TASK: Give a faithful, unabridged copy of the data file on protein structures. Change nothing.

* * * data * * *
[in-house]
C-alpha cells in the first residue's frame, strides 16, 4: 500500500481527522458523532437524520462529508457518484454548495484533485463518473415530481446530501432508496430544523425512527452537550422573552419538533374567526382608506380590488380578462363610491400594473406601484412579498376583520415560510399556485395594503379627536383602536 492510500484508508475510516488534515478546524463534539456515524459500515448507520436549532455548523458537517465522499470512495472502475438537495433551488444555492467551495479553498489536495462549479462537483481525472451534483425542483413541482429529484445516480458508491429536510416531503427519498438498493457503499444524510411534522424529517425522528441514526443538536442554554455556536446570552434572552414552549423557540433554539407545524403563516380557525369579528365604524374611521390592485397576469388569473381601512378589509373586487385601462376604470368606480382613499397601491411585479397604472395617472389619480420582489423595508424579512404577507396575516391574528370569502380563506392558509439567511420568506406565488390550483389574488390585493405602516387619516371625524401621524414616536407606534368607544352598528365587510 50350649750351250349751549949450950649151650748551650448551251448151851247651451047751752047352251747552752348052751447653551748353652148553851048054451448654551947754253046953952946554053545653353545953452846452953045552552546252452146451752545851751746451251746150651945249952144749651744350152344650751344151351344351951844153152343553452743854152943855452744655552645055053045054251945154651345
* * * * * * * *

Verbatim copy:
[in-house]
C-alpha cells in the first residue's frame, strides 16, 4: 500500500481527522458523532437524520462529508457518484454548495484533485463518473415530481446530501432508496430544523425512527452537550422573552419538533374567526382608506380590488380578462363610491400594473406601484412579498376583520415560510399556485395594503379627536383602536 492510500484508508475510516488534515478546524463534539456515524459500515448507520436549532455548523458537517465522499470512495472502475438537495433551488444555492467551495479553498489536495462549479462537483481525472451534483425542483413541482429529484445516480458508491429536510416531503427519498438498493457503499444524510411534522424529517425522528441514526443538536442554554455556536446570552434572552414552549423557540433554539407545524403563516380557525369579528365604524374611521390592485397576469388569473381601512378589509373586487385601462376604470368606480382613499397601491411585479397604472395617472389619480420582489423595508424579512404577507396575516391574528370569502380563506392558509439567511420568506406565488390550483389574488390585493405602516387619516371625524401621524414616536407606534368607544352598528365587510 50350649750351250349751549949450950649151650748551650448551251448151851247651451047751752047352251747552752348052751447653551748353652148553851048054451448654551947754253046953952946554053545653353545953452846452953045552552546252452146451752545851751746451251746150651945249952144749651744350152344650751344151351344351951844153152343553452743854152943855452744655552645055053045054251945154651345